So I guess what I'm saying is that basketball really does attract some really bright and motivated students to Duke who otherwise would have opted for the traditional cookie cutter institutions of higher learning. It also also keeps many of us upbeat and unifies us as an institution. Hopefully your professor hasn't overlooked these integral factors.

  10. #10
    Quote Originally Posted by ugadevil View Post
    For a portion or the article, he focused a great deal on Coach K and the basketball team at Duke. He talked about how there is more money spent by the university on the basketball team than there is for almost the entire remaining student body. He mentioned scholarships money, facilities, travel expenses, etc.
    As I understand it, the purpose of the Legacy fund is to endow the Duke Men's Basketball program, thus making it financially independent of the university. K has already convinced over 20 donors to give >1,000,000 dollars to the Legacy fund, so I don't believe you can criticize him for leeching funds from the University to the detriment of the student body.

    Duke's situation is far from Ohio State's in the linked book. It was widely rumored that contingent upon K rejecting the Lakers in 04 was Duke committing to build the new practice facility. However, the capital expenditures on Duke athletics over the past 10 years has been dwarfed by the capital expenditures on new research laboratories/dorms/additions to fuqua&law.

    I'd say Duke and K have set an example of how a university should allocate resources to its athletic teams.

  11. #11
    As for the not recognized enough as students comment, I think Duke in particular does a really good job of integrating its athletes into the classroom. Especially here, there are only a certain amount of gimmie classes, most student-athletes will have to really put in a commitment to academics if they want a degree (and thankfully the overwhelming majority of them do leave with one).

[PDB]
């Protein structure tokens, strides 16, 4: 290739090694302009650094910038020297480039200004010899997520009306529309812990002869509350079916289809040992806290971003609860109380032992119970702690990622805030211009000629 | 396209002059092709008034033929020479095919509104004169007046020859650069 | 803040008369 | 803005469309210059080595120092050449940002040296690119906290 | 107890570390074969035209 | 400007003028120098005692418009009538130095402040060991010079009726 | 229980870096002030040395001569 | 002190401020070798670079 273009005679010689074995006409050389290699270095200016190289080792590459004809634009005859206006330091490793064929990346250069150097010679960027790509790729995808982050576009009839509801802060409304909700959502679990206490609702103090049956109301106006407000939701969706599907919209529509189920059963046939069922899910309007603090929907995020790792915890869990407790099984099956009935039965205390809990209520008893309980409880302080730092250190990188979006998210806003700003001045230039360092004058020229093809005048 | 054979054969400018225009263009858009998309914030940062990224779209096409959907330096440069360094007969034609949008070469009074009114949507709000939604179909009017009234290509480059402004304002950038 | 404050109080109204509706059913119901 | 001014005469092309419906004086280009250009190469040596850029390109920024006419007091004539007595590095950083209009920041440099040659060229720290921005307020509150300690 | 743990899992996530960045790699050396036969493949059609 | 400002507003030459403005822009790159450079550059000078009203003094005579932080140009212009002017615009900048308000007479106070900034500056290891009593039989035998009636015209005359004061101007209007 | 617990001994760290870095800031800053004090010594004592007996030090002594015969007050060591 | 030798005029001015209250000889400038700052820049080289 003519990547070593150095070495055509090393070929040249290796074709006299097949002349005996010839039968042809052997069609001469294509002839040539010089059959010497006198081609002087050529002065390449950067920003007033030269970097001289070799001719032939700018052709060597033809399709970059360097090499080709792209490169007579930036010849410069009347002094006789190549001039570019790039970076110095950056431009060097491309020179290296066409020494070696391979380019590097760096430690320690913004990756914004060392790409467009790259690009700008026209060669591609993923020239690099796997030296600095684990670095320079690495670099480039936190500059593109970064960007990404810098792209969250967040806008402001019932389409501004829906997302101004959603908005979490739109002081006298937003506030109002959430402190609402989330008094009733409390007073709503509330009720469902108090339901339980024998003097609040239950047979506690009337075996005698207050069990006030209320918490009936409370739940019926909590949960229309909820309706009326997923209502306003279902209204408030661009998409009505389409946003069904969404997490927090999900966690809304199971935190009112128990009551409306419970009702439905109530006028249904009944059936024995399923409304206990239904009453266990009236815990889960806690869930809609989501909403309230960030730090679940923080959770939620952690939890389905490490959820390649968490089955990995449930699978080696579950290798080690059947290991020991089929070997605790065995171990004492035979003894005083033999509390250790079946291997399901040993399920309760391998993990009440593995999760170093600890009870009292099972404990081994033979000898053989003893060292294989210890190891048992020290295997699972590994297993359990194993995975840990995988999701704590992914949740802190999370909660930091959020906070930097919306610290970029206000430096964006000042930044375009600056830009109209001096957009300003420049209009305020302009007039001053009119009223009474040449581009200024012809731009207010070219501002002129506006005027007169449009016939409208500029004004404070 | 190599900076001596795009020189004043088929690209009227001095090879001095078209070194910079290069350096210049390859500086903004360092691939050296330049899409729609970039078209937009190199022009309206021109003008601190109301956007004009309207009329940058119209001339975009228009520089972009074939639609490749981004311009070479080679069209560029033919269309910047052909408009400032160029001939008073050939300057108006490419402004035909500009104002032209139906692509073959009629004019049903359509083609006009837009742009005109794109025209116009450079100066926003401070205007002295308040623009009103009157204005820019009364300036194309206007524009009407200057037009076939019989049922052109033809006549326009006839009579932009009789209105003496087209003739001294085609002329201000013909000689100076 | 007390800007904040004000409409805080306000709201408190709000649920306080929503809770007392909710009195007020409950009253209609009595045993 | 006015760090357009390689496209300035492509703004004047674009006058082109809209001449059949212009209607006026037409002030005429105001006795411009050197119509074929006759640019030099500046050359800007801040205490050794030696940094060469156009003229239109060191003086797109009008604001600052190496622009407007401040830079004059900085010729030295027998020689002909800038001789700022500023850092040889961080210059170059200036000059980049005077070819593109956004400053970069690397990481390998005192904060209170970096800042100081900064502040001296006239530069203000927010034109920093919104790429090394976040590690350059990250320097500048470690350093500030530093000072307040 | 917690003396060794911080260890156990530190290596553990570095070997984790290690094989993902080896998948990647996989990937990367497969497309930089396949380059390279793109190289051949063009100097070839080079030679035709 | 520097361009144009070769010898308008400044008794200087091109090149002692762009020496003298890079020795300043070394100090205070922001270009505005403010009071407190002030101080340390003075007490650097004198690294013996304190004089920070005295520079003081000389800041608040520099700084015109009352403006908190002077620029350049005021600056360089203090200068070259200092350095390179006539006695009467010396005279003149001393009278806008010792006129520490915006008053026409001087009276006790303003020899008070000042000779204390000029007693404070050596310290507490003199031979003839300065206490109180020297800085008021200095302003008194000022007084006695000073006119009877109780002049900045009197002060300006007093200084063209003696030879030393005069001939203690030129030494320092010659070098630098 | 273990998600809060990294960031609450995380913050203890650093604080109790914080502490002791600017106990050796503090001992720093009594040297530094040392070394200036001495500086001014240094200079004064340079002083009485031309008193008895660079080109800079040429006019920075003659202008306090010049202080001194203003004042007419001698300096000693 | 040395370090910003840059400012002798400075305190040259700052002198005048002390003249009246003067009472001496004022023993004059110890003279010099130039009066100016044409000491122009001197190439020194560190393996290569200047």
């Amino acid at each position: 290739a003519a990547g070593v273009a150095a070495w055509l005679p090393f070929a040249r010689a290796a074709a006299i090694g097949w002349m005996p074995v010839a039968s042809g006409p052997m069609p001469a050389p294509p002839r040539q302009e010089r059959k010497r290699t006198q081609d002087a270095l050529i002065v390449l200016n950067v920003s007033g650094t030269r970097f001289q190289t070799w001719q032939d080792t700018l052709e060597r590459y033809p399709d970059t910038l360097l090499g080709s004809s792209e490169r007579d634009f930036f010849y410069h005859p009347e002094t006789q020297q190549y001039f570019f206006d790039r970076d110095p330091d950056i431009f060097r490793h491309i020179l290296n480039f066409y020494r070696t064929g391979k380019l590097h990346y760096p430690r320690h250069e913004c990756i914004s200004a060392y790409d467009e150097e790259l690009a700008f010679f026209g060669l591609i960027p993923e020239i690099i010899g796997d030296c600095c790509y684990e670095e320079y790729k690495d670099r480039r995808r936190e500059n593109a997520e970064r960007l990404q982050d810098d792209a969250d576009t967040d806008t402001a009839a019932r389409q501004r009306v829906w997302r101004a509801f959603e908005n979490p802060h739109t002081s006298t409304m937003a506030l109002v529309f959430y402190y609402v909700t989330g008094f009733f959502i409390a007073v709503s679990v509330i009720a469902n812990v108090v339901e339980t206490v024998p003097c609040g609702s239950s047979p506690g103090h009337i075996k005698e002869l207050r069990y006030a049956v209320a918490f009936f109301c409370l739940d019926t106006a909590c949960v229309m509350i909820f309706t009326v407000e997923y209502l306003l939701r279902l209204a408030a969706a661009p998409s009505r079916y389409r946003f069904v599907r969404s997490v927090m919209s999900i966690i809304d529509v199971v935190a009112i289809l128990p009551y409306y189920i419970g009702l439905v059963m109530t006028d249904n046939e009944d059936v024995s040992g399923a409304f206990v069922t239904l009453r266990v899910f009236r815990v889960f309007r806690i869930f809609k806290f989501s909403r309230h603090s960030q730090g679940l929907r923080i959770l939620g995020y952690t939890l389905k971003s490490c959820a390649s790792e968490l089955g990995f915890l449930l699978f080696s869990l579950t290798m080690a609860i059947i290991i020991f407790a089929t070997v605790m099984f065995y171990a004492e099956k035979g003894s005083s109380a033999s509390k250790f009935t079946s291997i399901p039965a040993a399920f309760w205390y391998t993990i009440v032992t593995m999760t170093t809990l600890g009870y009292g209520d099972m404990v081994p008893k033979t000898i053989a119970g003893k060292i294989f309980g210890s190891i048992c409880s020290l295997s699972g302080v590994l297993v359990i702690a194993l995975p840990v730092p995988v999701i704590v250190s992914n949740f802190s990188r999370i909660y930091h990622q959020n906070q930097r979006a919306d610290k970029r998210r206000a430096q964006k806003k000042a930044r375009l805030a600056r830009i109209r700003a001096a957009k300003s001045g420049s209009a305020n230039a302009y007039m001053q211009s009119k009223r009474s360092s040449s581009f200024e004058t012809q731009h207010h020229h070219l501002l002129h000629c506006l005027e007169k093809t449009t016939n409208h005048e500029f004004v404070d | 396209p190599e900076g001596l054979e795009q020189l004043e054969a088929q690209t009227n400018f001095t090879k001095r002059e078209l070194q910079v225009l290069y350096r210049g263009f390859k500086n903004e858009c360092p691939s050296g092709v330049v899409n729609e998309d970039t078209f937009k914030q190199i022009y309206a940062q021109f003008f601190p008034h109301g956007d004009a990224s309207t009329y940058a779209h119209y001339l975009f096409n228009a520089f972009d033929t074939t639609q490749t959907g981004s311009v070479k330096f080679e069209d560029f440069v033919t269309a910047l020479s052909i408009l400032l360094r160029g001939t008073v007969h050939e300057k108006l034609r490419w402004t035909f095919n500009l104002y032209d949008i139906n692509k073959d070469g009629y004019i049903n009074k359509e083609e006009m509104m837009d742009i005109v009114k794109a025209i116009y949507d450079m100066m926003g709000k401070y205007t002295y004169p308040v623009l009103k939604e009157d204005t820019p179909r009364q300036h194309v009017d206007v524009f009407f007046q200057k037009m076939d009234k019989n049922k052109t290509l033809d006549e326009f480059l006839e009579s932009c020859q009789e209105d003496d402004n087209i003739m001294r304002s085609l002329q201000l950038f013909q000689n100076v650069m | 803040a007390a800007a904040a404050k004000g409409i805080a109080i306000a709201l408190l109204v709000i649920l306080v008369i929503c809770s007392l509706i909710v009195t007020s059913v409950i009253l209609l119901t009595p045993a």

Quick aside about Duke athletes and academics. My first semester here I took a first-year subatomic physics seminar taught by one of the pioneers of particle physics. One of my classmates was Dave McClure who was just as interested as anyone else in the class in the topic and contributed plenty. Coach K really does recruit some well rounded people. Duke Basketball players, although sometimes stuck in a fishbowl, definitely have a lot great resources if they are interested in using them.

  12. #12
    One thing that nobody's mentioned: Although this is not true for big-time sports in general, it is my understanding that Duke basketball makes more money for the university than it loses. If this really is true, it seems silly to bash the university for investing a lot of money in it if it is getting even more back.

  13. #13
    His point of attack, that schools like Ohio State spend too much money on football and Duke too much money on basketball, when those funds could be better spent on academic pursuits, is grossly misleading -- those programs are net revenue generators, creating revenue that would not otherwise exist and available to subsidize the non-"big time college sports" this professor claims to love or to spend it on whatever the university wishes. Further, the existence of prominent sports programs serves as a focal point for alumni loyalty and good-feeling about the school and undoubtedly has a positive effect on alumni giving. So this is essentially a dishonest argument the professor is making about "big time college sports" sucking up funds that could otherwise go towards building new libraries, etc. There are certainly grounds to criticize the way big-time sports is run at major universities, but his particular argument is wrong.

    I wonder whether his first statement, "I love sports," is also dishonest, and whether he is simply in the same general class of far-left ideologues such as those at Duke who in the initial stages of the lacrosse scandal tried to use the event to attack college sports in general at Duke, and which we seem to have so many of these days in our faculty.

  14. #14
    Quote Originally Posted by LetItBD08 View Post
    Quick aside about Duke athletes and academics. My first semester here I took a first-year subatomic physics seminar taught by one of the pioneers of particle physics. One of my classmates was Dave McClure who was just as interested as anyone else in the class in the topic and contributed plenty.
    This is probably the greatest class offered at Duke. Or anywhere. Ever.

  15. #15
    Join Date
    Feb 2007
    Location
    Ashburn, VA
    Quote Originally Posted by OldSchool View Post